- Death and the Dying
- The Cobbler and the Financier
- The Lion, the Wolf, and the Fox
- The Power Of Fables
- The Man and the Flea
- The Women and the Secret
- The Dog That Carried His Master’s Dinner
- The Joker and the Fishes
- The Rat and the Oyster
- The Bear and the Amateur Gardener
- The Two Friends
- The Hog, the Goat, and the Sheep
- Thyrsis And Amaranth
- The Funeral of the Lioness
- The Rat and the Elephant
- The Horoscope
- The Ass and the Dog
- The Pashaw and the Merchant
- The Use Of Knowledge
- Jupiter and the Thunderbolts
- The Falcon and the Capon
- The Cat and the Rat
- The Torrent and the River
- The Two Dogs and the Dead Ass
- Democritus and the People Of Abdera
- The Wolf and the Hunter
Between two citizens
A controversy grew.
The one was poor, but much he knew:
The other, rich, with little sense,
Claimed that, in point of excellence,
The merely wise should bow the knee
To all such moneyed men as he.
The merely fools, he should have said;
For why should wealth hold up its head,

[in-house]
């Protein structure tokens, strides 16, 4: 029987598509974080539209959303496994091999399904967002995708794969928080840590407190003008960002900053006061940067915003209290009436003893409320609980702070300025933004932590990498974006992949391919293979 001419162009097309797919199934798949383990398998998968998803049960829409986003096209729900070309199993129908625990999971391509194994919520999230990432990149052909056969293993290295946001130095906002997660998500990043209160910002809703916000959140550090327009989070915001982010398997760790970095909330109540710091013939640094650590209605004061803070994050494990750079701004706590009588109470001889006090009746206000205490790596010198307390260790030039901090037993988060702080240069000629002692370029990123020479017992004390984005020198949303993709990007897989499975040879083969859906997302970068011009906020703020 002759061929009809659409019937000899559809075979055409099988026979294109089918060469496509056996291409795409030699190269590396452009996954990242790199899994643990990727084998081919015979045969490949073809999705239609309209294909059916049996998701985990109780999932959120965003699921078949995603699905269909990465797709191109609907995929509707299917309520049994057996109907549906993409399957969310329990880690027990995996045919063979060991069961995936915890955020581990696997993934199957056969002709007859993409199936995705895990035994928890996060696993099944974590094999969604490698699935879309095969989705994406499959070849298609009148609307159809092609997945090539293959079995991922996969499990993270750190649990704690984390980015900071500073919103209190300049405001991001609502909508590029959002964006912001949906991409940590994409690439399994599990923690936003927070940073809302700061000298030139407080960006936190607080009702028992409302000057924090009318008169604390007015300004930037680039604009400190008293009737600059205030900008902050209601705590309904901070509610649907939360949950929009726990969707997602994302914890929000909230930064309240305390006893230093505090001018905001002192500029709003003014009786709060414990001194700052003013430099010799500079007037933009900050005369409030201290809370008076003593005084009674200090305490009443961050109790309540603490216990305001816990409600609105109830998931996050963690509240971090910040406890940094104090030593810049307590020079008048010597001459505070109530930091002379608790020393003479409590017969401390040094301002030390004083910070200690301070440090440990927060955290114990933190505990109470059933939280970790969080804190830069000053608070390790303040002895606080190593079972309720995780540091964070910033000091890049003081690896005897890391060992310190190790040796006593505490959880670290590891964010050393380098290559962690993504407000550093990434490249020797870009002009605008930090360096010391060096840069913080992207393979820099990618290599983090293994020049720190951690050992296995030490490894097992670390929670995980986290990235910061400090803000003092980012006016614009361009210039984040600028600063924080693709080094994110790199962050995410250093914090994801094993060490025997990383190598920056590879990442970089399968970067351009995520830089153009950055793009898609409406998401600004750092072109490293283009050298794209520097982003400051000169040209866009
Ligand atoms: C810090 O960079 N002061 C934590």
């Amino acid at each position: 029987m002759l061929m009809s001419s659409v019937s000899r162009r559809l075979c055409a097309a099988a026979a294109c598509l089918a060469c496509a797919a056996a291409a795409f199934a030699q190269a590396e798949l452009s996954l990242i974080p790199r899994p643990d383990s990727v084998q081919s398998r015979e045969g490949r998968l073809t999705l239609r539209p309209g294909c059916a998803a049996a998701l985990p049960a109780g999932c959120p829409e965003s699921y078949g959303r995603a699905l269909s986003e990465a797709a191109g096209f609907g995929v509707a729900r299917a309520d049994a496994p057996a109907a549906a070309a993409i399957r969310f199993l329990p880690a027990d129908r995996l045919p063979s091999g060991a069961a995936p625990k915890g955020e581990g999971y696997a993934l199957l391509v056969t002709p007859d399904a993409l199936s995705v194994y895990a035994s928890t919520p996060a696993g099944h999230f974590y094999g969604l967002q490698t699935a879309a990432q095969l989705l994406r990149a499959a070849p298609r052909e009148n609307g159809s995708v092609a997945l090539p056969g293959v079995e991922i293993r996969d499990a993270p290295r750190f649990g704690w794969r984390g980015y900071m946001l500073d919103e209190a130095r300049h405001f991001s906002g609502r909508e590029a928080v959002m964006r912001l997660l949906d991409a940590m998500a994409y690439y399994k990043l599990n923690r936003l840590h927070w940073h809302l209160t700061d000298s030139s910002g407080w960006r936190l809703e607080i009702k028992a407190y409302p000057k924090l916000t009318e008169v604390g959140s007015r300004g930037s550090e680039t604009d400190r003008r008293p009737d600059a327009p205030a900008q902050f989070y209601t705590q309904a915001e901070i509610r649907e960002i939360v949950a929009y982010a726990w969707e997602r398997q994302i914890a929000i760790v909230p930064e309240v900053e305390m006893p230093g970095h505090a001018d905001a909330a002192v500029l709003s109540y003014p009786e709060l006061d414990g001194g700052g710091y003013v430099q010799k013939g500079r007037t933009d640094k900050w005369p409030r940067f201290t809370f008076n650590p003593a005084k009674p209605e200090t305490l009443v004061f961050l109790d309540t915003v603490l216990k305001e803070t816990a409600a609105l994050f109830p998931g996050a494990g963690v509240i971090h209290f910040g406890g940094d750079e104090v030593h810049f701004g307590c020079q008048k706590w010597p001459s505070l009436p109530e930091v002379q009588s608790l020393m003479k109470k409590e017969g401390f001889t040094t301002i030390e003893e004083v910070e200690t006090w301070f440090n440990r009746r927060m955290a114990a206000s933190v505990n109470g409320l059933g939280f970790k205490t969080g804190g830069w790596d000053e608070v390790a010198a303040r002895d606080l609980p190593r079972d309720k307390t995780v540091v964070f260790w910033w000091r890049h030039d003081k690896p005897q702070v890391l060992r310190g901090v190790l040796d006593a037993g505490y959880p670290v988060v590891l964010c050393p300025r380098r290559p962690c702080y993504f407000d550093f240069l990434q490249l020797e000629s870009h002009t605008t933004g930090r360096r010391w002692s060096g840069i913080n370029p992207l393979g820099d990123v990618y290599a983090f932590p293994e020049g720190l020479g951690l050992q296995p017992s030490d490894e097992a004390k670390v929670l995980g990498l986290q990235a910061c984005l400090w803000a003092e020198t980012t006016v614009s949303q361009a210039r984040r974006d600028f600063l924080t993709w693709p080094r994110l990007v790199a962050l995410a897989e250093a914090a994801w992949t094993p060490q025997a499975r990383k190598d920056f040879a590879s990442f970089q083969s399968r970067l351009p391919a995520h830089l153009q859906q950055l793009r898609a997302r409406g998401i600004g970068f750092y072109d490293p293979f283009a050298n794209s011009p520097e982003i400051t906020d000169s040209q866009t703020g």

When merit from its side has fled?
“My friend,” said Bloated-purse,
To his reverse,
“You think yourself considerable.
Pray, tell me, do you keep a table?
What comes of this incessant reading,
In point of lodging, clothing, feeding?
It gives one, true, the highest chamber,
One coat for June and for December,
His shadow for his sole attendant,
And hunger always in the ascendant.
What profits he his country, too,
Who scarcely ever spends a sou—
Will, haply, be a public charge?
Who profits more the state at large,
Than he whose luxuries dispense
Among the people wealth immense?
We set the streams of life a-flowing;
We set all sorts of trades a-going.
The spinner, weaver, sewer, vender,
And many a wearer, fair and tender,
All live and flourish on the spender—
As do, indeed, the reverend rooks
Who waste their time in making books.”
These words, so full of impudence,
Received their proper recompense.
The man of letters held his peace,
Though much he might have said with ease.
A war avenged him soon and well;
In it their common city fell.
Both fled abroad; the ignorant,
By fortune thus brought down to want,
Was treated everywhere with scorn,
And roamed about, a wretch forlorn;
Whereas the scholar, everywhere,
Was nourished by the public care.
Let fools the studious despise;
There’s nothing lost by being wise.
Keichu, the great Zen teacher of the Meiji era, was the head of Tofuku, a cathedral in Kyo ...
The Use of Knowledge by Jean de La Fontaine’s Fables in Book 8
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